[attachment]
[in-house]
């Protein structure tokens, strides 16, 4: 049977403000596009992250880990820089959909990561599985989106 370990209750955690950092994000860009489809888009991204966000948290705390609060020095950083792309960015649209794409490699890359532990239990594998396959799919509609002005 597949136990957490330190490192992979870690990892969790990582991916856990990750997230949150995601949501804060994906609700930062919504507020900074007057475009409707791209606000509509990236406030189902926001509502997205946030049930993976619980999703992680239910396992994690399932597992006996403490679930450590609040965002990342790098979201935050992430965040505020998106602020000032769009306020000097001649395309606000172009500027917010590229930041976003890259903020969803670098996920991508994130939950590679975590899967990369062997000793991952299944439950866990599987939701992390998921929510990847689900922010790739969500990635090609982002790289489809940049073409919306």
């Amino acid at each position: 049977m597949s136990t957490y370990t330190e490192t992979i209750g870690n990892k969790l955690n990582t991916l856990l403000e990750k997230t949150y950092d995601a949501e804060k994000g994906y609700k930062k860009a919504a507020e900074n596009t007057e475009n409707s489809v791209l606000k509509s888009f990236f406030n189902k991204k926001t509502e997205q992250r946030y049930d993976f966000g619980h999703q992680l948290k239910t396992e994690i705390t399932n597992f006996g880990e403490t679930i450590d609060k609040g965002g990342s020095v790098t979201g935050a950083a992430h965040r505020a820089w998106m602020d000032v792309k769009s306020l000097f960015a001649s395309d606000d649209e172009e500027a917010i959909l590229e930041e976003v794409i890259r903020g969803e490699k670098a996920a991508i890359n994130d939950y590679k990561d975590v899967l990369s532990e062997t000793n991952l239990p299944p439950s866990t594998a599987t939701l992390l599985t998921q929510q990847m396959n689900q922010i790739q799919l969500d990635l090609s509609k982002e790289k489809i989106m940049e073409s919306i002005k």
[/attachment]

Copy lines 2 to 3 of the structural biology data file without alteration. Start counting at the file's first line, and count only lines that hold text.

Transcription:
């Protein structure tokens, strides 16, 4: 049977403000596009992250880990820089959909990561599985989106 370990209750955690950092994000860009489809888009991204966000948290705390609060020095950083792309960015649209794409490699890359532990239990594998396959799919509609002005 597949136990957490330190490192992979870690990892969790990582991916856990990750997230949150995601949501804060994906609700930062919504507020900074007057475009409707791209606000509509990236406030189902926001509502997205946030049930993976619980999703992680239910396992994690399932597992006996403490679930450590609040965002990342790098979201935050992430965040505020998106602020000032769009306020000097001649395309606000172009500027917010590229930041976003890259903020969803670098996920991508994130939950590679975590899967990369062997000793991952299944439950866990599987939701992390998921929510990847689900922010790739969500990635090609982002790289489809940049073409919306």
């Amino acid at each position: 049977m597949s136990t957490y370990t330190e490192t992979i209750g870690n990892k969790l955690n990582t991916l856990l403000e990750k997230t949150y950092d995601a949501e804060k994000g994906y609700k930062k860009a919504a507020e900074n596009t007057e475009n409707s489809v791209l606000k509509s888009f990236f406030n189902k991204k926001t509502e997205q992250r946030y049930d993976f966000g619980h999703q992680l948290k239910t396992e994690i705390t399932n597992f006996g880990e403490t679930i450590d609060k609040g965002g990342s020095v790098t979201g935050a950083a992430h965040r505020a820089w998106m602020d000032v792309k769009s306020l000097f960015a001649s395309d606000d649209e172009e500027a917010i959909l590229e930041e976003v794409i890259r903020g969803e490699k670098a996920a991508i890359n994130d939950y590679k990561d975590v899967l990369s532990e062997t000793n991952l239990p299944p439950s866990t594998a599987t939701l992390l599985t998921q929510q990847m396959n689900q922010i790739q799919l969500d990635l090609s509609k982002e790289k489809i989106m940049e073409s919306i002005k």